The word “scallop” usually evokes a juicy, round adductor muscle—a seafood delicacy. So it isn’t widely known that scallops have up to 200 tiny eyes along the edge of the mantle lining their shells. The complexities of these mollusk eyes are still being unveiled. A new study published in Current Biology reveals that scallop eyes have pupils that dilate and contract in response to light, making them far more dynamic than previously believed. Continue reading What Scallops’ Many Eyes Can Teach Us About the Evolution of Vision
One of the strangest things that can sicken us—a rogue misfolded protein that destroys the brain, known as a prion—is even scarier than we knew. Researchers were able to find the prions responsible for sporadic Creutzfeldt-Jakob disease (sCJD), the most common prion disease in people, seeded everywhere in the eyes of 11 patients affected by it. Continue reading Brain-Destroying Prions Also Spread Through Victims’ Eyes
A 37-year-old woman recently went to her eye doctor complaining of itching and watering eyes. While taking a close look, the doctor saw this freaky sight staring back.
It may sound like something out of “Star Trek”: Doctors have implanted a device in patients that has restored some central vision after advanced eye disease left those individuals with only limited peripheral vision. This is the first time that artificial and natural vision has ever been integrated in humans, the U.K.-based research team said.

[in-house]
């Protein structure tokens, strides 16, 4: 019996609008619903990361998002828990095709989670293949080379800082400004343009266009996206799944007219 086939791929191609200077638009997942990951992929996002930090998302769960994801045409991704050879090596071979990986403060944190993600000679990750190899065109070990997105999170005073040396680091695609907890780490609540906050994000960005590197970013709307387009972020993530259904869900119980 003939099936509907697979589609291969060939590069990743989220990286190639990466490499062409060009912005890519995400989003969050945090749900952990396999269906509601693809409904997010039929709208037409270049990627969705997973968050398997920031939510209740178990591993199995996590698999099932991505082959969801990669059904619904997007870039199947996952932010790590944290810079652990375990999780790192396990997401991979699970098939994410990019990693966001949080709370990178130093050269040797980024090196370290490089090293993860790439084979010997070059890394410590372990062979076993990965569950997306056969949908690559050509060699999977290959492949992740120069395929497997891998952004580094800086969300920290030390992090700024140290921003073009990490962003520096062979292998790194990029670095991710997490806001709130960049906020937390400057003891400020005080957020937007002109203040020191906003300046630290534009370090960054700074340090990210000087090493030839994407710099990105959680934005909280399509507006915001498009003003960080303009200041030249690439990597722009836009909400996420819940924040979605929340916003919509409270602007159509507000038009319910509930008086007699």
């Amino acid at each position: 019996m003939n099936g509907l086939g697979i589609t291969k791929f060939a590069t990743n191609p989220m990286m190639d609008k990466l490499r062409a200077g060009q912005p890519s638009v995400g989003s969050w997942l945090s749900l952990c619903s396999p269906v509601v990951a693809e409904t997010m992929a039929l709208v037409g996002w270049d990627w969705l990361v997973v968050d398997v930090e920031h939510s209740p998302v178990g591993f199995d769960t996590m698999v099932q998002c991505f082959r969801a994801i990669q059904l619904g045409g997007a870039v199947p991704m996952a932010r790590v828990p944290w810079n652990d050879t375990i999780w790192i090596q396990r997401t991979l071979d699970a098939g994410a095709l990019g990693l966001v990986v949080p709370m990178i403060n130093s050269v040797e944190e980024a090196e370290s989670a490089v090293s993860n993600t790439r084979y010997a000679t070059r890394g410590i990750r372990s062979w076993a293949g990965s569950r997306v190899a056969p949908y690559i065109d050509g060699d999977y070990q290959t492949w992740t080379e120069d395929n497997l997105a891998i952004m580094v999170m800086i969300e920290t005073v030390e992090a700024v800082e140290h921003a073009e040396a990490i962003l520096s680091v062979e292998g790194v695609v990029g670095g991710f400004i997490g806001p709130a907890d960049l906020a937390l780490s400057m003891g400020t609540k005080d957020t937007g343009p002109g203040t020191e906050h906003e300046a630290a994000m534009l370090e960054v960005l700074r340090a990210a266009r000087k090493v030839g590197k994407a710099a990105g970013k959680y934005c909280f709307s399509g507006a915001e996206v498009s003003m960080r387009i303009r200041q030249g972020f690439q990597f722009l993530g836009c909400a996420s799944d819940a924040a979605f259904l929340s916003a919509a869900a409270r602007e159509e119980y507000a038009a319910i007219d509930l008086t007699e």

Scientists have used stem cells to cure blindness in rabbits—which could be incredible news for visually impaired people.
Vision problems may sometimes be the only symptom a person has of a serious cardiovascular condition, a new case report suggests.
Eat For Your Eyes
Don’t worry, I’m not going to tell you to add carrots to every meal. You can enjoy a range of foods that are good for your eyes if they’re rich in lutein and zeaxanthin, two antioxidants found in veggies like dark leafy greens (think spinach and kale), Brussels sprouts and corn. In one large-scale study, researchers discovered that women whose diets contained the highest amounts of these eye-healthy nutrients were 32 percent less likely to develop cataracts than those who ate the lowest.